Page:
and Congress later institutionalized a Homeland Security Council inside the
White House. The adviser holds the rank of assistant to the president,
equivalent to the national security adviser , and reports directly to the Oval
“It’s pretty clear they’ve made the decision,” said Frances Fragos Townsend, who
was homeland security adviser under Mr. Bush and has talked with the Obama team
about the issue. “It’s a question of timing and how they’re going to roll it
Mr. Bush’s aides, including the national security adviser, Stephen J. Hadley,
have privately urged Mr. Obama’s advisers not to get rid of the separate
homeland security office, warning that it would load too many responsibilities
on the National Security Council and risk important matters’ falling through the
The likely selection of Mr. Brennan to take over domestic security issues in the
White House represents a turnaround. Mr. Brennan, a former C.I.A. officer in the
Mideast who served as the first director of the National Counterterrorism
Center, was seen as the favorite for C.I.A. director after the Nov. 4 election.
But he abruptly pulled out after critics of Mr. Bush sharply criticized Mr.
Brennan for past comments that seemed to defend C.I.A. operations after Sept.
11. Mr. Brennan defended his record and called himself an opponent of the harsh
interrogation methods used in recent years.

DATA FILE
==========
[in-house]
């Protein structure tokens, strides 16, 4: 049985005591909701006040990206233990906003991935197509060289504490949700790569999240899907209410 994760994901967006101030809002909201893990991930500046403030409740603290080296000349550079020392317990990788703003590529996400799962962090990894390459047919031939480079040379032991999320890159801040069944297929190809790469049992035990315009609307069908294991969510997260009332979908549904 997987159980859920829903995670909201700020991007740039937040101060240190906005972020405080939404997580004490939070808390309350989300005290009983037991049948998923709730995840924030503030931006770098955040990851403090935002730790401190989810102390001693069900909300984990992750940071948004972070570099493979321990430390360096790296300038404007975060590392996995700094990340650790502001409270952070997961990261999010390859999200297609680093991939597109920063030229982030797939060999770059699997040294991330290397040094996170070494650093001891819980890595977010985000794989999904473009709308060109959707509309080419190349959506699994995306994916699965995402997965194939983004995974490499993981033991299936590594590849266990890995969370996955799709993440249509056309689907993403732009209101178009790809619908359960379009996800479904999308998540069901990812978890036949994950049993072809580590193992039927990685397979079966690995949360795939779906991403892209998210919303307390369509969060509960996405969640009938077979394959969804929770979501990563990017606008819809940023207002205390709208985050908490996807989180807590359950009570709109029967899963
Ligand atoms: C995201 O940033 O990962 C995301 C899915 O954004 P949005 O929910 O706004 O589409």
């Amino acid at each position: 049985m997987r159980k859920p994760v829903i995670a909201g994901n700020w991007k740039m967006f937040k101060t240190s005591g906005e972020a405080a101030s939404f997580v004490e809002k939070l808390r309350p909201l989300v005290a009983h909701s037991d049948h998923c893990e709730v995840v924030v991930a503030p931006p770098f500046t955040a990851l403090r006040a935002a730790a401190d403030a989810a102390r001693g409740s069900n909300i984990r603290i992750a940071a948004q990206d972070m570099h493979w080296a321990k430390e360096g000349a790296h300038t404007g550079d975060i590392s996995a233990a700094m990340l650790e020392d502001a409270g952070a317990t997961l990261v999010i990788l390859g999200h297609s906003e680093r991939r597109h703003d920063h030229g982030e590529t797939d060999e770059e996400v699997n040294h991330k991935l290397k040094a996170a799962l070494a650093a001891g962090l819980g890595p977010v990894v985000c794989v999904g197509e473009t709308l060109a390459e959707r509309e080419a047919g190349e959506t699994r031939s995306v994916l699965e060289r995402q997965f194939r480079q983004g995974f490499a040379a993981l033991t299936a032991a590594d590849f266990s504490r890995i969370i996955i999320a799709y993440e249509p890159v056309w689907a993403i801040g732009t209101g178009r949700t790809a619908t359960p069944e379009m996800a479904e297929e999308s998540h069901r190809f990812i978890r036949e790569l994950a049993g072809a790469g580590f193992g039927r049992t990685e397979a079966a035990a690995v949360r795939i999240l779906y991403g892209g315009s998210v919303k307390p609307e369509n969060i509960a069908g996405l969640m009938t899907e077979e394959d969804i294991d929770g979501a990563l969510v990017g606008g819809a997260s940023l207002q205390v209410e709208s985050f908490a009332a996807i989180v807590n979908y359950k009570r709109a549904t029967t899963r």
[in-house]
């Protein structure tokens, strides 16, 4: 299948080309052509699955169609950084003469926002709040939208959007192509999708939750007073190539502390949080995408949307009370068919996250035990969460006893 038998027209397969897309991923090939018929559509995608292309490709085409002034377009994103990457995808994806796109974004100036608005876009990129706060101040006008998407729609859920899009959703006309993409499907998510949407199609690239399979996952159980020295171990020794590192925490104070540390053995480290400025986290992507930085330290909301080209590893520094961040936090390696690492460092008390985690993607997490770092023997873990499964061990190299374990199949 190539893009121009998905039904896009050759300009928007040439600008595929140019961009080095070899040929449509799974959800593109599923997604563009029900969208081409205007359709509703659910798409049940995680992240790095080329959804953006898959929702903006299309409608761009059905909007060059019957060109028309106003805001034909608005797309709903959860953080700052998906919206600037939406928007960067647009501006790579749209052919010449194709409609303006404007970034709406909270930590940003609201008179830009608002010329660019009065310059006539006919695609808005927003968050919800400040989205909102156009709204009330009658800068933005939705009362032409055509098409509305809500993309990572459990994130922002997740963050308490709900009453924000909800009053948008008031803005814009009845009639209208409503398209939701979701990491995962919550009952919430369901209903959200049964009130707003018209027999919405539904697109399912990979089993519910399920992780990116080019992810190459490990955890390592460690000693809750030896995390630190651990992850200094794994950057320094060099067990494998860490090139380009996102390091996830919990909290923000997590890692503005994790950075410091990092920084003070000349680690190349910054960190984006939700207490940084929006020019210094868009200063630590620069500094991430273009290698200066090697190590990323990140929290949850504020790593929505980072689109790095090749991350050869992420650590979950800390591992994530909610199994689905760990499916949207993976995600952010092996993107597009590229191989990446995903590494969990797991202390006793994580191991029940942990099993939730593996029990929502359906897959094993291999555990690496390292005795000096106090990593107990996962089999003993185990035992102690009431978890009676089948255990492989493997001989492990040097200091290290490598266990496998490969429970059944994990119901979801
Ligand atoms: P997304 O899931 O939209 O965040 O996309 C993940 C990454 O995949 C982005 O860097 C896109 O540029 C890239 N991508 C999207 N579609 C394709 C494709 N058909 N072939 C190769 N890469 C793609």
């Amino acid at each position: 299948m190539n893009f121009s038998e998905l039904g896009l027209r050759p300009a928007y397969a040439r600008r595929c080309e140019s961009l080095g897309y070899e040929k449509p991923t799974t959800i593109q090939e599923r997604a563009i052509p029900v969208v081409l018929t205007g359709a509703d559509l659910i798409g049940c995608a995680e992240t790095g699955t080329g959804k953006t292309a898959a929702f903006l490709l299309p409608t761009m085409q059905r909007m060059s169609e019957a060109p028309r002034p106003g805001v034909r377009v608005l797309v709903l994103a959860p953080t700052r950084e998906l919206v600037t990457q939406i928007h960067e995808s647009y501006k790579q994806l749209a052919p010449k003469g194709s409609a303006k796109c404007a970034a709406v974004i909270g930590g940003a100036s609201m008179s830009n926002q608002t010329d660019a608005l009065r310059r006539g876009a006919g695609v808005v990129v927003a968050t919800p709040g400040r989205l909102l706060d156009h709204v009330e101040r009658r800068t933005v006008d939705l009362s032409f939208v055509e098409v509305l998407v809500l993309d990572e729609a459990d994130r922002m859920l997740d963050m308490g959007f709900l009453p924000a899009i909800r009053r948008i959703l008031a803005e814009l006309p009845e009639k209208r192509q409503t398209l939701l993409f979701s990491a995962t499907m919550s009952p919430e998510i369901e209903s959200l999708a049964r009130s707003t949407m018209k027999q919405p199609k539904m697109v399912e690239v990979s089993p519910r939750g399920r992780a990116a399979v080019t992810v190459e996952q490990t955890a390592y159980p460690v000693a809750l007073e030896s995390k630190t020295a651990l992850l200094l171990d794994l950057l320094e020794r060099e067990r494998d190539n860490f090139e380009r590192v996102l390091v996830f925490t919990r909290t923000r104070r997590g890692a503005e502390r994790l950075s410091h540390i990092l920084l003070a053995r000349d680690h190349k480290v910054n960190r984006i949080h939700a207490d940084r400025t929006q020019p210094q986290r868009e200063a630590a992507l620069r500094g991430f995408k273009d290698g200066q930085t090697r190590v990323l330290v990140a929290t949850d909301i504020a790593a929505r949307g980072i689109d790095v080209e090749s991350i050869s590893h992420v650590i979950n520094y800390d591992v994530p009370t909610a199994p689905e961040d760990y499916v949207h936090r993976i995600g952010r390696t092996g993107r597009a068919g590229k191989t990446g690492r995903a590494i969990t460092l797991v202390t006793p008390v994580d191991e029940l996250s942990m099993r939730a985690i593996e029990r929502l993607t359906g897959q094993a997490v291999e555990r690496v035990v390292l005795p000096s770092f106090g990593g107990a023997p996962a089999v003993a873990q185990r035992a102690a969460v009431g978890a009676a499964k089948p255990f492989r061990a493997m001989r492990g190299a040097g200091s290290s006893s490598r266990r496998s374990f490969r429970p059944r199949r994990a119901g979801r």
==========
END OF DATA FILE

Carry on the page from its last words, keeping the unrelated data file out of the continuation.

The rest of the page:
In his new capacity, Mr. Brennan would report to Gen. James L. Jones, the
retired Marine commandant slated to serve as Mr. Obama’s national security
adviser. Dozens of aides now working for the homeland security adviser would
largely be incorporated into the N.S.C. staff. The cabinet Department of
Homeland Security would not be affected by any of these moves.
The idea of merging the two councils has been recommended by a number of
reports, most notably in November by the Center for American Progress Action
Fund and by Third Way. Among those preparing their report were John D. Podesta,
Mr. Obama’s transition co-chairman, and members of his team.
The report argued that domestic security is inextricably tied to the nation’s
broader foreign and military policy making.
“It was an artificial distinction to begin with,” said Matt Bennett, vice
president of Third Way. “Homeland security is a function of national security in
its purest form.”
C. Stewart Verdery Jr., a former assistant secretary at the Department of
Homeland Security under Mr. Bush, said putting domestic security under the
national security adviser would focus more attention on those matters, not less.
“It was very hard to get D.H.S. on the N.S.C. radar,” Mr. Verdery said. “You
want your issues considered. You don’t want to be off in some second bucket.”
But some state officials are skeptical. “The National Security Council is
focused outside,” said Nancy Dragani, director of the Ohio Emergency Management
Agency and president of the National Emergency Management Association. “They’re
not going to be, nor should they be, consumed with worrying about what’s
happening in Ohio.”
Senator Susan E. Collins of Maine, the ranking Republican on the homeland
security committee, said, “If the Homeland Security Council were to be merged
with the National Security Council, I would be concerned that insufficient
attention would be devoted to homeland security issues.”
Ms. Townsend, who held the job until about a year ago, said the council should
remain independent, but acknowledged pros and cons. In fact, she said, she
recommended to Mr. Hadley and his predecessor, Condoleezza Rice, that they
assume responsibility for domestic security, but both persuaded her they already
had too much to do.
Still, Ms. Townsend added that fellow Republicans should not use the
organizational change to accuse Mr. Obama of not caring as much about domestic
“That’s nonsense,” she said.
Obama Is Reported Set to
Revise Counterterrorism Efforts,